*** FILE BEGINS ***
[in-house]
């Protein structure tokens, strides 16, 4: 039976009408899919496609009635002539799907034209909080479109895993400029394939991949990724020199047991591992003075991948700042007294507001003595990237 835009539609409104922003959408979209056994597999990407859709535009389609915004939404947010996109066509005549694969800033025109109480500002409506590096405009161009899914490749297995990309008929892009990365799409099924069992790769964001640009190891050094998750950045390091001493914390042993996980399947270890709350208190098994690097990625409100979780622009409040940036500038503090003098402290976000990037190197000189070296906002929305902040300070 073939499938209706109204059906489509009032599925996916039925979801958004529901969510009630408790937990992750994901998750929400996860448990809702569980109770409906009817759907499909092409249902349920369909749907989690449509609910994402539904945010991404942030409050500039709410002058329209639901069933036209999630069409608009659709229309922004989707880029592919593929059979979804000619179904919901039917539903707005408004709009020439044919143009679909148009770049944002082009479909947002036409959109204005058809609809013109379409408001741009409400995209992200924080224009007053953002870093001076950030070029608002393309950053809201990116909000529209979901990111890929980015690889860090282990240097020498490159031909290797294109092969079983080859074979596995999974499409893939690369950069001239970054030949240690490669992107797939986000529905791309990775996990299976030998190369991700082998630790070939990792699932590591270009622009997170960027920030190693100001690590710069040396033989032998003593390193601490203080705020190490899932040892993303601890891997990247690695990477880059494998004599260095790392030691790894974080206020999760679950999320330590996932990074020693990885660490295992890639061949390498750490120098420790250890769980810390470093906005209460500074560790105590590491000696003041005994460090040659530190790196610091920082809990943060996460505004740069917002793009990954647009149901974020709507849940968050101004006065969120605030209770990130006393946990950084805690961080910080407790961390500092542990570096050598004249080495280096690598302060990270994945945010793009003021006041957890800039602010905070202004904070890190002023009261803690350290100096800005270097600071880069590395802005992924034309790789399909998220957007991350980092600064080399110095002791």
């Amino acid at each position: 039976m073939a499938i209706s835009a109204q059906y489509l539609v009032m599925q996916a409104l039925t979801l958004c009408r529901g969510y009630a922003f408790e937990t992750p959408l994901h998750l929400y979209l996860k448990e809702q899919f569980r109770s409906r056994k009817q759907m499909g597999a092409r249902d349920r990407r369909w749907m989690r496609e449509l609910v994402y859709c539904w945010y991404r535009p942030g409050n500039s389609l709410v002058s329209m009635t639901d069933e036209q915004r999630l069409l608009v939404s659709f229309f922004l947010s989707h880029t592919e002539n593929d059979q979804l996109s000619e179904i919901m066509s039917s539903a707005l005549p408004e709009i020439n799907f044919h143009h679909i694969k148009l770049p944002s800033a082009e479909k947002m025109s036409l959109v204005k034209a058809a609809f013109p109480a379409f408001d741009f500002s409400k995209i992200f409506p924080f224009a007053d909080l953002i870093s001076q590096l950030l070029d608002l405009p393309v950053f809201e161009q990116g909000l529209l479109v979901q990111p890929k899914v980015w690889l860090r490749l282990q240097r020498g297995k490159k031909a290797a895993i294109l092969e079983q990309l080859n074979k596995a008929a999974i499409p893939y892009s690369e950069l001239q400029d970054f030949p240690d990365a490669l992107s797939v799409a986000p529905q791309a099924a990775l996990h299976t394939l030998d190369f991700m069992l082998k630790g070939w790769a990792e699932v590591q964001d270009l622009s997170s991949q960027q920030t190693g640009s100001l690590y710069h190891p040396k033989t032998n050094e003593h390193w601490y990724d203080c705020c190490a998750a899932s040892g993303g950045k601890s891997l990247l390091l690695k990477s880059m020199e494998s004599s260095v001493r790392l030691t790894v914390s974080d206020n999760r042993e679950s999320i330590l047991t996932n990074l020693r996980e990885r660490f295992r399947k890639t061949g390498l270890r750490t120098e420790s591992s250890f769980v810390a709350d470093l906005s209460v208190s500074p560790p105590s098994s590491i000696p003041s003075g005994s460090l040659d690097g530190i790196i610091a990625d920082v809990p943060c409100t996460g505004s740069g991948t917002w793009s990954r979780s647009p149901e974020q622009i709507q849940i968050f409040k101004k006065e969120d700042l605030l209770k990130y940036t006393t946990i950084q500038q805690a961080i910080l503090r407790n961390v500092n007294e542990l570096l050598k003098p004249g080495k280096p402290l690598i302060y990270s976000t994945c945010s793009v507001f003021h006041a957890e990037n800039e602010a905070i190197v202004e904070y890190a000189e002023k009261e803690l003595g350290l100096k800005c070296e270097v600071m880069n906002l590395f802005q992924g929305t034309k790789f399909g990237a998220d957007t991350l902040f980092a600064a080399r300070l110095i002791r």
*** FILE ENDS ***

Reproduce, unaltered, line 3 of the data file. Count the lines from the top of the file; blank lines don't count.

């Amino acid at each position: 039976m073939a499938i209706s835009a109204q059906y489509l539609v009032m599925q996916a409104l039925t979801l958004c009408r529901g969510y009630a922003f408790e937990t992750p959408l994901h998750l929400y979209l996860k448990e809702q899919f569980r109770s409906r056994k009817q759907m499909g597999a092409r249902d349920r990407r369909w749907m989690r496609e449509l609910v994402y859709c539904w945010y991404r535009p942030g409050n500039s389609l709410v002058s329209m009635t639901d069933e036209q915004r999630l069409l608009v939404s659709f229309f922004l947010s989707h880029t592919e002539n593929d059979q979804l996109s000619e179904i919901m066509s039917s539903a707005l005549p408004e709009i020439n799907f044919h143009h679909i694969k148009l770049p944002s800033a082009e479909k947002m025109s036409l959109v204005k034209a058809a609809f013109p109480a379409f408001d741009f500002s409400k995209i992200f409506p924080f224009a007053d909080l953002i870093s001076q590096l950030l070029d608002l405009p393309v950053f809201e161009q990116g909000l529209l479109v979901q990111p890929k899914v980015w690889l860090r490749l282990q240097r020498g297995k490159k031909a290797a895993i294109l092969e079983q990309l080859n074979k596995a008929a999974i499409p893939y892009s690369e950069l001239q400029d970054f030949p240690d990365a490669l992107s797939v799409a986000p529905q791309a099924a990775l996990h299976t394939l030998d190369f991700m069992l082998k630790g070939w790769a990792e699932v590591q964001d270009l622009s997170s991949q960027q920030t190693g640009s100001l690590y710069h190891p040396k033989t032998n050094e003593h390193w601490y990724d203080c705020c190490a998750a899932s040892g993303g950045k601890s891997l990247l390091l690695k990477s880059m020199e494998s004599s260095v001493r790392l030691t790894v914390s974080d206020n999760r042993e679950s999320i330590l047991t996932n990074l020693r996980e990885r660490f295992r399947k890639t061949g390498l270890r750490t120098e420790s591992s250890f769980v810390a709350d470093l906005s209460v208190s500074p560790p105590s098994s590491i000696p003041s003075g005994s460090l040659d690097g530190i790196i610091a990625d920082v809990p943060c409100t996460g505004s740069g991948t917002w793009s990954r979780s647009p149901e974020q622009i709507q849940i968050f409040k101004k006065e969120d700042l605030l209770k990130y940036t006393t946990i950084q500038q805690a961080i910080l503090r407790n961390v500092n007294e542990l570096l050598k003098p004249g080495k280096p402290l690598i302060y990270s976000t994945c945010s793009v507001f003021h006041a957890e990037n800039e602010a905070i190197v202004e904070y890190a000189e002023k009261e803690l003595g350290l100096k800005c070296e270097v600071m880069n906002l590395f802005q992924g929305t034309k790789f399909g990237a998220d957007t991350l902040f980092a600064a080399r300070l110095i002791r």